Capriccio Italien Op.45
Pyotr Ilyich Tchaikovsky


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Tchaikovsky is the third most popular composer in the Ultimate Hall of Fame, along with Elgar. This is the second of his 12 entries, which reached its highest ever position of 127 as recently as 2013.

Tchaikovsky's fantasy for orchestra is a richly descriptive portrait of Italy, written when the composer spent three months in Rome in 1880.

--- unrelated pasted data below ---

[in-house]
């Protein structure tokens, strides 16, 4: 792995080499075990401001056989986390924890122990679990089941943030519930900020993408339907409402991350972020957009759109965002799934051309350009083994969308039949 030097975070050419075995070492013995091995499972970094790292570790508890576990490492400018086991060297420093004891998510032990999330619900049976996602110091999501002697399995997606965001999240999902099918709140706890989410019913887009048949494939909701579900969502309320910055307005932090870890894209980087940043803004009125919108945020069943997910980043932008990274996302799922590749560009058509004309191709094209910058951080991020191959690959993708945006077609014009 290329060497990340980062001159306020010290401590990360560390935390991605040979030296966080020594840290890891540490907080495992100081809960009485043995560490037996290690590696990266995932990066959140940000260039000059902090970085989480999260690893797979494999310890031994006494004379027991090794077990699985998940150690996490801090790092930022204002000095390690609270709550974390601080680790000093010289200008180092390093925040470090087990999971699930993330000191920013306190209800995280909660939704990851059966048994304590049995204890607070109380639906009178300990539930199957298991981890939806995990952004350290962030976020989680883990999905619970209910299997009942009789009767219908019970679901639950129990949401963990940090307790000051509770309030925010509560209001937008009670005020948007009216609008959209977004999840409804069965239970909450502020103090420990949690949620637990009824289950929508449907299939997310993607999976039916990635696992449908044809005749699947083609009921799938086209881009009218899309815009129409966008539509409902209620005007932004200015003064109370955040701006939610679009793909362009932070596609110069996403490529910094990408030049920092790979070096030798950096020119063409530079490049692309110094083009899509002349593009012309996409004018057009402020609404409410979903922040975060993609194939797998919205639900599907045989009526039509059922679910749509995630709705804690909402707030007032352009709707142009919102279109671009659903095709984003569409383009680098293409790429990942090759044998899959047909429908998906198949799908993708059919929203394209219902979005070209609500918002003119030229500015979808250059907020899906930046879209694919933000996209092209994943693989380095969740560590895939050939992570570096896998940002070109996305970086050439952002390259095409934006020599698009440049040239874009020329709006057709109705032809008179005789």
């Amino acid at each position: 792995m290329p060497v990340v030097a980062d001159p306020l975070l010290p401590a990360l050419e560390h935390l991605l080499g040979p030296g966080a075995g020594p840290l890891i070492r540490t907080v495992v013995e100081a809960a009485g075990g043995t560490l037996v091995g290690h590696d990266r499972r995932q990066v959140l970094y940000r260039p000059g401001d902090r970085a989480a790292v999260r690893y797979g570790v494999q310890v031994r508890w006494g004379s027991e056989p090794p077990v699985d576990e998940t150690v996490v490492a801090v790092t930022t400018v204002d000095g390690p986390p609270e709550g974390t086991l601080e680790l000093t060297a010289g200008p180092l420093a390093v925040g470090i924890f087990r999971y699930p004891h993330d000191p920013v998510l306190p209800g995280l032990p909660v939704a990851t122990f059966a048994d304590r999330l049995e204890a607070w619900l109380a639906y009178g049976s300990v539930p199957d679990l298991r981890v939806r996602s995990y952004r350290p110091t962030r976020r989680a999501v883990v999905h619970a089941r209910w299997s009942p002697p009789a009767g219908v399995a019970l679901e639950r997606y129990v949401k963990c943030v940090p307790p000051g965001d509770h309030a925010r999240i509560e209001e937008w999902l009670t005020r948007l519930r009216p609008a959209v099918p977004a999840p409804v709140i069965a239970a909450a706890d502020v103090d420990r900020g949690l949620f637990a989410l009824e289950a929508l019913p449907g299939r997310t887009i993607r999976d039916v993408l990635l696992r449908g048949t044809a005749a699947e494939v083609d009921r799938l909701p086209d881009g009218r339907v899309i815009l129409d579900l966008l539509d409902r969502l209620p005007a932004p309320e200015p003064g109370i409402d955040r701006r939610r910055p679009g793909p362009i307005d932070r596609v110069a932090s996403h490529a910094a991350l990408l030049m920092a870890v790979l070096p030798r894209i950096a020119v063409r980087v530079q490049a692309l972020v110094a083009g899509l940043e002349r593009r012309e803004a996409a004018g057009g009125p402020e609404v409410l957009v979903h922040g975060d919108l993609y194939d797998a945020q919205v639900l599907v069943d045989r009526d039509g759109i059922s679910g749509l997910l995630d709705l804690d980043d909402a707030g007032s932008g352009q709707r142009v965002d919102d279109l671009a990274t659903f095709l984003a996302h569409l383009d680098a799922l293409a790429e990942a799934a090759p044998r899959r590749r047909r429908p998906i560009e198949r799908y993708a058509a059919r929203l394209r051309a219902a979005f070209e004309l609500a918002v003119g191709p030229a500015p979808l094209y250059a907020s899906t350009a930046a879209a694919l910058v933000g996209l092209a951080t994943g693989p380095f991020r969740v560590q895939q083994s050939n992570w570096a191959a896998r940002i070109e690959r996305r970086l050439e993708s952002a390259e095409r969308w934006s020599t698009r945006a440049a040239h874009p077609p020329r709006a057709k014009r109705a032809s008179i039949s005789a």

While in the Eternal City, he saw the Carnivale in full swing, and soaked up the Italian folk music and street songs. He incorporates them quite freely in the piece and even makes use of a bugle call that he overheard from his hotel played by an Italian cavalry regiment.

Capriccio Italien opens in somber mood but high spirits soon kick in and the merrymaking begins. Although it's not one of Tchaikovsky's ballet scores, it's hard to resist moving to the piece's infectious rhythmic energy.

By the end, you and all of Rome are dancing a tarantella in the streets.